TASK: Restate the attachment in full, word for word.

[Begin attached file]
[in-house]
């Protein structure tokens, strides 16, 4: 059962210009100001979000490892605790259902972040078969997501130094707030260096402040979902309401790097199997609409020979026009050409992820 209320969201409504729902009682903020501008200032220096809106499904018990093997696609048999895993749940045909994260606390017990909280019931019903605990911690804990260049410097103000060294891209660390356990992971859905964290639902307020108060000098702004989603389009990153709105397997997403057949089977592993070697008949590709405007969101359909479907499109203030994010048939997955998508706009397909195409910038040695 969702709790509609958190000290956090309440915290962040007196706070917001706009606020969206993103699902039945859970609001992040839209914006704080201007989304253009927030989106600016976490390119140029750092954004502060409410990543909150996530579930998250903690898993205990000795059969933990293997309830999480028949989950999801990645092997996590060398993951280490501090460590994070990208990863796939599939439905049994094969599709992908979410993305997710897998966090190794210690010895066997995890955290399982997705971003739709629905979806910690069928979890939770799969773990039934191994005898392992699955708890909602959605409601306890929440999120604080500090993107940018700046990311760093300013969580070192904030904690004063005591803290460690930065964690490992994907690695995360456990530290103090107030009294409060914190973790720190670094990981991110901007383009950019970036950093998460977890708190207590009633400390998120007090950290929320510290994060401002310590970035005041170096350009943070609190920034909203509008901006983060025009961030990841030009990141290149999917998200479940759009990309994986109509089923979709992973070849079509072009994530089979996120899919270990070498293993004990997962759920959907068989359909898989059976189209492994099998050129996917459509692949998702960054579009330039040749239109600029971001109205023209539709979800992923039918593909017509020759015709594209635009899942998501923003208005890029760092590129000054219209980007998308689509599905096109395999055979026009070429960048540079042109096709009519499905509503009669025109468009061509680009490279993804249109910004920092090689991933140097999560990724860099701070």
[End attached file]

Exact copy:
[in-house]
């Protein structure tokens, strides 16, 4: 059962210009100001979000490892605790259902972040078969997501130094707030260096402040979902309401790097199997609409020979026009050409992820 209320969201409504729902009682903020501008200032220096809106499904018990093997696609048999895993749940045909994260606390017990909280019931019903605990911690804990260049410097103000060294891209660390356990992971859905964290639902307020108060000098702004989603389009990153709105397997997403057949089977592993070697008949590709405007969101359909479907499109203030994010048939997955998508706009397909195409910038040695 969702709790509609958190000290956090309440915290962040007196706070917001706009606020969206993103699902039945859970609001992040839209914006704080201007989304253009927030989106600016976490390119140029750092954004502060409410990543909150996530579930998250903690898993205990000795059969933990293997309830999480028949989950999801990645092997996590060398993951280490501090460590994070990208990863796939599939439905049994094969599709992908979410993305997710897998966090190794210690010895066997995890955290399982997705971003739709629905979806910690069928979890939770799969773990039934191994005898392992699955708890909602959605409601306890929440999120604080500090993107940018700046990311760093300013969580070192904030904690004063005591803290460690930065964690490992994907690695995360456990530290103090107030009294409060914190973790720190670094990981991110901007383009950019970036950093998460977890708190207590009633400390998120007090950290929320510290994060401002310590970035005041170096350009943070609190920034909203509008901006983060025009961030990841030009990141290149999917998200479940759009990309994986109509089923979709992973070849079509072009994530089979996120899919270990070498293993004990997962759920959907068989359909898989059976189209492994099998050129996917459509692949998702960054579009330039040749239109600029971001109205023209539709979800992923039918593909017509020759015709594209635009899942998501923003208005890029760092590129000054219209980007998308689509599905096109395999055979026009070429960048540079042109096709009519499905509503009669025109468009061509680009490279993804249109910004920092090689991933140097999560990724860099701070």